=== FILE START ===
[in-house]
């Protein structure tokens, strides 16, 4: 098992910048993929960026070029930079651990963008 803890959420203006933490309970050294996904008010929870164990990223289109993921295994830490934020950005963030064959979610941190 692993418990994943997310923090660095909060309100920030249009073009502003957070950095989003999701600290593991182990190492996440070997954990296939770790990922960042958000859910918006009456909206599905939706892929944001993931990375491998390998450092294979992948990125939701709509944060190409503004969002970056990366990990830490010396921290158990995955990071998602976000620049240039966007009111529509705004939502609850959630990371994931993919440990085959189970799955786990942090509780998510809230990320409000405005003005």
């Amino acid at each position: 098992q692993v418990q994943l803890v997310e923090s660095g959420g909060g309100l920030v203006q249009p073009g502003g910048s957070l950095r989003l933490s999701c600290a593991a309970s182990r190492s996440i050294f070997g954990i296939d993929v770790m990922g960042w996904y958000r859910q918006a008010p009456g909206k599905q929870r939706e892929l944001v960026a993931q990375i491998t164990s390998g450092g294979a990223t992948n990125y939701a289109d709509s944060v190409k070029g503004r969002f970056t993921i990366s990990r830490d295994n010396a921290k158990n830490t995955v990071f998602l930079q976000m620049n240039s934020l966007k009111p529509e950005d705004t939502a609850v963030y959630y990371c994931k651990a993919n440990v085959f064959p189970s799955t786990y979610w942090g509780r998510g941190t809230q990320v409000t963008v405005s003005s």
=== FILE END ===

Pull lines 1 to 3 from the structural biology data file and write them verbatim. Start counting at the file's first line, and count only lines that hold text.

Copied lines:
[in-house]
């Protein structure tokens, strides 16, 4: 098992910048993929960026070029930079651990963008 803890959420203006933490309970050294996904008010929870164990990223289109993921295994830490934020950005963030064959979610941190 692993418990994943997310923090660095909060309100920030249009073009502003957070950095989003999701600290593991182990190492996440070997954990296939770790990922960042958000859910918006009456909206599905939706892929944001993931990375491998390998450092294979992948990125939701709509944060190409503004969002970056990366990990830490010396921290158990995955990071998602976000620049240039966007009111529509705004939502609850959630990371994931993919440990085959189970799955786990942090509780998510809230990320409000405005003005």
């Amino acid at each position: 098992q692993v418990q994943l803890v997310e923090s660095g959420g909060g309100l920030v203006q249009p073009g502003g910048s957070l950095r989003l933490s999701c600290a593991a309970s182990r190492s996440i050294f070997g954990i296939d993929v770790m990922g960042w996904y958000r859910q918006a008010p009456g909206k599905q929870r939706e892929l944001v960026a993931q990375i491998t164990s390998g450092g294979a990223t992948n990125y939701a289109d709509s944060v190409k070029g503004r969002f970056t993921i990366s990990r830490d295994n010396a921290k158990n830490t995955v990071f998602l930079q976000m620049n240039s934020l966007k009111p529509e950005d705004t939502a609850v963030y959630y990371c994931k651990a993919n440990v085959f064959p189970s799955t786990y979610w942090g509780r998510g941190t809230q990320v409000t963008v405005s003005s």